All southern states in the USA, apart from border state Maryland, currently have laws that limit marriage between one man and one woman.
US District Judge John G .Heyburn recently ruled that Kentucky’s ban on same-sex couples marrying and recognising the marriages of same-sex couples married in other states was invalid.
“Kentucky’s laws treat gay and lesbian persons differently in a way that demeans them,” Heyburn wrote in his judgement.
US District Judge Arenda L Wright Allen of Norfolk also made a similar ruling in the state of Virginia this month and was subsequently labelled by conservative family groups as “an emotional outburst by a judge”.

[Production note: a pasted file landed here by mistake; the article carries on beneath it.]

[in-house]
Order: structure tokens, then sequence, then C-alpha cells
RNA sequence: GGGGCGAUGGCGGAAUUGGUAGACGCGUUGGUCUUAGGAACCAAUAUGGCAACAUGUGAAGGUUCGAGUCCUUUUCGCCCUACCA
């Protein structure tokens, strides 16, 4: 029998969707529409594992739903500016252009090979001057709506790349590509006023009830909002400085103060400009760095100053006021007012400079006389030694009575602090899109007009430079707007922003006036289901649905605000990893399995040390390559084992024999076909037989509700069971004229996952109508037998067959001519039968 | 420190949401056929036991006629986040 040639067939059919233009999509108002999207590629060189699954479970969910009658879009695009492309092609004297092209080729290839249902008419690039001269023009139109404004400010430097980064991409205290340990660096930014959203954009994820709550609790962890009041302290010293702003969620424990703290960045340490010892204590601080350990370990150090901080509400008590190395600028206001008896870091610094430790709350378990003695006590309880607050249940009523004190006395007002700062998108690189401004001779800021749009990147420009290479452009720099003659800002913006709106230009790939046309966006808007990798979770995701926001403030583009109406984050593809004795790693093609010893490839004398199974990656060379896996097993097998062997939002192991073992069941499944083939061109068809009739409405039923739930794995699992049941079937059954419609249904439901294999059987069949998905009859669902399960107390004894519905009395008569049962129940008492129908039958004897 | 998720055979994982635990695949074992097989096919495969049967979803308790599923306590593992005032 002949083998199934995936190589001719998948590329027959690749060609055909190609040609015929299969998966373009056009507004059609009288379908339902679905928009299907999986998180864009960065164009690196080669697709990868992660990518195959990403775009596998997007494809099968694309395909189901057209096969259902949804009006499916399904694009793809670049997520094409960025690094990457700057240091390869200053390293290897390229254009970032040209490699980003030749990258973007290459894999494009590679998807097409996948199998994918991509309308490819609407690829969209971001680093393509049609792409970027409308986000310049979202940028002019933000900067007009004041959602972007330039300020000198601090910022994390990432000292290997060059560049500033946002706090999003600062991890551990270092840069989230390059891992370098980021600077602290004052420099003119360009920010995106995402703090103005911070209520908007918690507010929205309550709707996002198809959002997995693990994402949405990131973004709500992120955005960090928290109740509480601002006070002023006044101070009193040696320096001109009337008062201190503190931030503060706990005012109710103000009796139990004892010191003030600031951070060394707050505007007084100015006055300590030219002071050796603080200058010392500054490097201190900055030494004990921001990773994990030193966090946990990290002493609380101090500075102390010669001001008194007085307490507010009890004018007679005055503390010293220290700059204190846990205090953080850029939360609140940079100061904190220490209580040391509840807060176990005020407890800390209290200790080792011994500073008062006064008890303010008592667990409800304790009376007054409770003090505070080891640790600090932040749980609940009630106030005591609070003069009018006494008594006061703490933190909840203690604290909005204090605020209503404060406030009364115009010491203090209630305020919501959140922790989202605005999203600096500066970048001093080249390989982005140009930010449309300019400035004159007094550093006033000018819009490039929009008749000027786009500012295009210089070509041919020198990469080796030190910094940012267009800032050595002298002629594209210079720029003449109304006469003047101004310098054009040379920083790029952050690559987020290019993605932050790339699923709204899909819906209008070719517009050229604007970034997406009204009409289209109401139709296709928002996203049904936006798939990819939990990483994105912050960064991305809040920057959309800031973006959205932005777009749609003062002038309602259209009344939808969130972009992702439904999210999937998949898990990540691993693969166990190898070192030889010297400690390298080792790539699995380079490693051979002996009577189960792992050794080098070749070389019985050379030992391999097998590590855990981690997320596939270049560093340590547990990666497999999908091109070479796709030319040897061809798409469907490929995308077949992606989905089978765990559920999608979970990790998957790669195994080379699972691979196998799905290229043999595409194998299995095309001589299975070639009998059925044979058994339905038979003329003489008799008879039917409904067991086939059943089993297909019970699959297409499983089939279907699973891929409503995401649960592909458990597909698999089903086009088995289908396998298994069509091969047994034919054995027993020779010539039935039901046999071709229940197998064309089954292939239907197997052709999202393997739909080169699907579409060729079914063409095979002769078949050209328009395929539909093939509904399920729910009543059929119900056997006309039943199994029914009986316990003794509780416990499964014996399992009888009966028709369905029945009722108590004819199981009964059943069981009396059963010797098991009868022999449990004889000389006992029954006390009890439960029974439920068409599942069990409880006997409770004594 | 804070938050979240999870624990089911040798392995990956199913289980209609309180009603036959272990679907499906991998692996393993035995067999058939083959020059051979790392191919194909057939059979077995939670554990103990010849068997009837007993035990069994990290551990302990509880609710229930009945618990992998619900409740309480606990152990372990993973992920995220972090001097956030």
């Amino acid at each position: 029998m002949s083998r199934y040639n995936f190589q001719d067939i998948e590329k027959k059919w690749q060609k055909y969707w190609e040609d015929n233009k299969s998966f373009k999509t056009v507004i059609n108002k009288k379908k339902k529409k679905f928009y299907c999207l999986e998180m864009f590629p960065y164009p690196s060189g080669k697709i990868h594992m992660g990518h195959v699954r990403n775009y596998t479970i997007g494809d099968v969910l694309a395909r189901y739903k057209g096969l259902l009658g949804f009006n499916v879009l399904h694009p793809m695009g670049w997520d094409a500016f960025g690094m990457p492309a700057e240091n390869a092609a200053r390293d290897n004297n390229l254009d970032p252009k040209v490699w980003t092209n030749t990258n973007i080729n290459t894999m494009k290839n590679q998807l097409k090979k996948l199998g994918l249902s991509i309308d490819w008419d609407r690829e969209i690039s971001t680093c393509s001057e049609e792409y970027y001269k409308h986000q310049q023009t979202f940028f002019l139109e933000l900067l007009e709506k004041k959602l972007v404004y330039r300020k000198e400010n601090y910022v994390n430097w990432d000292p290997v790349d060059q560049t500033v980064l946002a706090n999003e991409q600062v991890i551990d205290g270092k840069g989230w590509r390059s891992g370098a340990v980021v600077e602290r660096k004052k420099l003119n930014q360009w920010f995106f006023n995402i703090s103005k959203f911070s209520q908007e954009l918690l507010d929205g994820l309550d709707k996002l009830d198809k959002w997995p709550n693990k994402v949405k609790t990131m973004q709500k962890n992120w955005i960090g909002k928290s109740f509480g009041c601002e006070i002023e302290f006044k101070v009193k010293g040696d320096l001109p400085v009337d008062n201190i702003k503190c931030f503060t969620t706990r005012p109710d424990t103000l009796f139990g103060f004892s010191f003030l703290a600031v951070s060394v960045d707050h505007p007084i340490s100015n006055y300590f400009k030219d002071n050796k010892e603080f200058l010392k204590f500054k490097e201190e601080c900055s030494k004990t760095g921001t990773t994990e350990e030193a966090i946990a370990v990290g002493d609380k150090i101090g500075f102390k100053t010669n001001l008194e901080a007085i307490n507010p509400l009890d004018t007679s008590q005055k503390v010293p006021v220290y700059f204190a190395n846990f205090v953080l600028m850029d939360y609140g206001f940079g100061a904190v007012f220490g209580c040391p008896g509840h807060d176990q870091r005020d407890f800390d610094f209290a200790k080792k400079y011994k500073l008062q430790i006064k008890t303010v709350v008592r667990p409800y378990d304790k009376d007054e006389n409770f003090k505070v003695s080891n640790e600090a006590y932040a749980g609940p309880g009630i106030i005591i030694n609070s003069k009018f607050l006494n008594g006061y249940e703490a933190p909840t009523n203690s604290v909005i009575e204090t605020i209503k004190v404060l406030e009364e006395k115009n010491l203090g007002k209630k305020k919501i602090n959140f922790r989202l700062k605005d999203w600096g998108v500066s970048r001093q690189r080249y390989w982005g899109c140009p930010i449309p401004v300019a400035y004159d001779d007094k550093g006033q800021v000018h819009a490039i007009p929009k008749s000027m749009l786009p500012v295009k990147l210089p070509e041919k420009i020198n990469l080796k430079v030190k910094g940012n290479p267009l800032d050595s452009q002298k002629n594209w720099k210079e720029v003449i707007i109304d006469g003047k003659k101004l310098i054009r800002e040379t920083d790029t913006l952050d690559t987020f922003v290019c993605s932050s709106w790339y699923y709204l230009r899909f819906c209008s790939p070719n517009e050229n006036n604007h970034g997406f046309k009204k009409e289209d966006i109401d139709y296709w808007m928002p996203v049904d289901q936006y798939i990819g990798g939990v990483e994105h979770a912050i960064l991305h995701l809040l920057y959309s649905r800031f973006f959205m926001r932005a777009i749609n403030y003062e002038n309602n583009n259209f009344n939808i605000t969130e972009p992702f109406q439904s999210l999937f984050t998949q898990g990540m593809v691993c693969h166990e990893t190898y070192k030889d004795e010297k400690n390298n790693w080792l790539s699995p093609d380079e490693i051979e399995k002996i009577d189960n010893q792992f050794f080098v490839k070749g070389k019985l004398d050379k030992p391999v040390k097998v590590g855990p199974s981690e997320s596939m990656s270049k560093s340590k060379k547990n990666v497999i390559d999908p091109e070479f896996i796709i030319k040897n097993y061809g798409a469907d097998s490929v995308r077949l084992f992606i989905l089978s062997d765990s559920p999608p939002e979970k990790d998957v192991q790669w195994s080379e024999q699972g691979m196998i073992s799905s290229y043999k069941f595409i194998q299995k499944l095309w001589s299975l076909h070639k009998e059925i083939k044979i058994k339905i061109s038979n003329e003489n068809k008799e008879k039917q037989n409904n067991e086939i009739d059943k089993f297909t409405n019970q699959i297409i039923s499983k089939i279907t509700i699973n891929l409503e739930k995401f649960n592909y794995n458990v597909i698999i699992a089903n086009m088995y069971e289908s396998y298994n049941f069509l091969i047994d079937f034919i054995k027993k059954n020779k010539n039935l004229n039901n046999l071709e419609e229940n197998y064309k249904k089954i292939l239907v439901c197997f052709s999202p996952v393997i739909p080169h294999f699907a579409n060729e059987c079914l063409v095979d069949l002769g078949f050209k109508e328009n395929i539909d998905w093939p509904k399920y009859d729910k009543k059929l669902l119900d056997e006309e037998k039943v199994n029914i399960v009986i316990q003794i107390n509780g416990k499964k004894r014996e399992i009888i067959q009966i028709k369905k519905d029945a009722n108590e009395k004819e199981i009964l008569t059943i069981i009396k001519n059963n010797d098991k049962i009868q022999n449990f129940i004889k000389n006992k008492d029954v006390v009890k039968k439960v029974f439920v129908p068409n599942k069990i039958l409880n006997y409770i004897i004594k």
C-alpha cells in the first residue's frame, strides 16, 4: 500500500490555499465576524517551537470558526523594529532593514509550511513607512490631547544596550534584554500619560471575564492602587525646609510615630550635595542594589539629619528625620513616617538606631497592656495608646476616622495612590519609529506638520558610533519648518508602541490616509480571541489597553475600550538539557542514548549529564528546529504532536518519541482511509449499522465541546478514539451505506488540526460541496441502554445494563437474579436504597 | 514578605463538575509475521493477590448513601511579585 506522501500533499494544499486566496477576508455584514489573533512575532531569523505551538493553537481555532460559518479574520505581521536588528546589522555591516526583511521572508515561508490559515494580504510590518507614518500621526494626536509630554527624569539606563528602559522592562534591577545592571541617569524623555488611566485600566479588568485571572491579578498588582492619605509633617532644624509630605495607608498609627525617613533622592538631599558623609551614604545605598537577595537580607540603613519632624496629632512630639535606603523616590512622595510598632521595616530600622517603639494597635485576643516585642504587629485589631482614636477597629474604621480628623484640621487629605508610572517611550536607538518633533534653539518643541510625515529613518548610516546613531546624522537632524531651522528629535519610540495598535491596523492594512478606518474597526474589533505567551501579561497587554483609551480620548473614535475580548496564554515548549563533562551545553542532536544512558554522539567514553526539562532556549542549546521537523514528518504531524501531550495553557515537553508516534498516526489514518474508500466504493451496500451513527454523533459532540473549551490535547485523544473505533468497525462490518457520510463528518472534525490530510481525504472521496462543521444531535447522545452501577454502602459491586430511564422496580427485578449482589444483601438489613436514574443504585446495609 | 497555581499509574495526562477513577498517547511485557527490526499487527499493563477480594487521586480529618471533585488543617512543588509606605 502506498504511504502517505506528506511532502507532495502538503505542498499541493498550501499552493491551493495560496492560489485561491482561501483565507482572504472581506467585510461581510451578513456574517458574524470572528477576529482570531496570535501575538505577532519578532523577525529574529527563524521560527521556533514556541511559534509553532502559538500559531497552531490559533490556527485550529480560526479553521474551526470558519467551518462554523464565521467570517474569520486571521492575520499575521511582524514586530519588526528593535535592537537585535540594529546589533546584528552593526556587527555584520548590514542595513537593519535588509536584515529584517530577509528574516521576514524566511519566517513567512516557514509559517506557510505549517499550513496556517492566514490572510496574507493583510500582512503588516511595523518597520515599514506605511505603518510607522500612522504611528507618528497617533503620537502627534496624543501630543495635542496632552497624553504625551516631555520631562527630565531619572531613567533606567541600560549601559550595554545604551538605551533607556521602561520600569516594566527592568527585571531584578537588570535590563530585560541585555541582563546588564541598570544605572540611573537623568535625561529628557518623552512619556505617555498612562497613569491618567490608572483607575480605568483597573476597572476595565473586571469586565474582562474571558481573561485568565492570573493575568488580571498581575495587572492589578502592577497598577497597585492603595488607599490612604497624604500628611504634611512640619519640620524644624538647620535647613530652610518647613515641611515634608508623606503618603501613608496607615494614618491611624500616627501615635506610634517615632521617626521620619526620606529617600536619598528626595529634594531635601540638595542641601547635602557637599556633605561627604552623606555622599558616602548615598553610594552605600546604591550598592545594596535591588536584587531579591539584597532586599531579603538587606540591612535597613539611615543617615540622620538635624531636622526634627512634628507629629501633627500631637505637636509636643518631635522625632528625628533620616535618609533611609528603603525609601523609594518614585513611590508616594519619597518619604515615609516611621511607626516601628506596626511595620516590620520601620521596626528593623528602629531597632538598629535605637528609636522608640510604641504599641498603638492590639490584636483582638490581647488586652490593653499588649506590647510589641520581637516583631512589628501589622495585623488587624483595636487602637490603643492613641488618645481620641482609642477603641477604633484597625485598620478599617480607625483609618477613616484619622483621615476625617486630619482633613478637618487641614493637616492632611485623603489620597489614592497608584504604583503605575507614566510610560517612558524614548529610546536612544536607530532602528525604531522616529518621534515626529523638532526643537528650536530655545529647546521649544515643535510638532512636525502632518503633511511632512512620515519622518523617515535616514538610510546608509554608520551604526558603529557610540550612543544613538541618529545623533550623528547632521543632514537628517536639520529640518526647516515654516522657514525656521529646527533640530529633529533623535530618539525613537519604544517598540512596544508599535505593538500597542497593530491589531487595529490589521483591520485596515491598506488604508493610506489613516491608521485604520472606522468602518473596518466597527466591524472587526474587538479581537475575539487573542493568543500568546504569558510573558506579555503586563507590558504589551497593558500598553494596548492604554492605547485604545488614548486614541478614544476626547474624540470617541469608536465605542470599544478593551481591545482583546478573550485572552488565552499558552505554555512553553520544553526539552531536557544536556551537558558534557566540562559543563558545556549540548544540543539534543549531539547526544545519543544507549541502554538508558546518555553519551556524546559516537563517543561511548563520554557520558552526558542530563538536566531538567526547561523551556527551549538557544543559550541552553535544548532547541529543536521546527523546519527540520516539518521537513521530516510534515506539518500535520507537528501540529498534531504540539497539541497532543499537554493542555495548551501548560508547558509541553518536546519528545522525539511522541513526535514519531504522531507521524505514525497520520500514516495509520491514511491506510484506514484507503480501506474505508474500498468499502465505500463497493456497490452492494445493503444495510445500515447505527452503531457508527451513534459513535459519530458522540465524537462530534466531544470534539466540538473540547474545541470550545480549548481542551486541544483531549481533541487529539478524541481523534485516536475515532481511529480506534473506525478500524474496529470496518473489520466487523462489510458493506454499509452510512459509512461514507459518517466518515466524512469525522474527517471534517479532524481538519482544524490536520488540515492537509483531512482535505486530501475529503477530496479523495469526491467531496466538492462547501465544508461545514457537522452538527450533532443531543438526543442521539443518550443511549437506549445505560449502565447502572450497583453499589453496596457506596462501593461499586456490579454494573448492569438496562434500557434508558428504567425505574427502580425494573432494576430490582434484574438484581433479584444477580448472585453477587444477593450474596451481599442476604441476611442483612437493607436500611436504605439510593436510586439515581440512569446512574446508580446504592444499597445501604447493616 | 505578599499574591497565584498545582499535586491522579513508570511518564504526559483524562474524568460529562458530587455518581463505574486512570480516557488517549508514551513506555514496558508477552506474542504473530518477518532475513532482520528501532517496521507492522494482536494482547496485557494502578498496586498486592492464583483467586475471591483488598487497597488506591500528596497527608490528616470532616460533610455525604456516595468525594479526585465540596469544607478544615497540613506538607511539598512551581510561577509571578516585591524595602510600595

It was the 10th straight decision in favour of marriage equality by a state or a federal judge since a landmark ruling mid-last year by the Supreme Court which found that there could be no valid basis for Congress to prevent states from recognising same-sex marriages.
Similar cases in the south are also moving to trial in federal courts, from Louisiana to Texas to Tennessee.
Moves are also afoot in Colorado after nine couples in the state filed a lawsuit last Wednesday that sought to overturn a constitutional ban on same-sex marriage.
“Colorado law creates two classes of citizens: those free to marry the person they love, and those denied that fundamental right,” the suit says.
“Same-sex couples in Colorado are relegated to a second-class level of citizenship that denies their relationships the full panoply of rights enjoyed by married opposite-sex couples.”
However, one set back has been in Arizona, whereby its government this week passed a controversial bill that allowed business owners – as long as they asserted their religious beliefs – to deny service to gay and lesbian customers.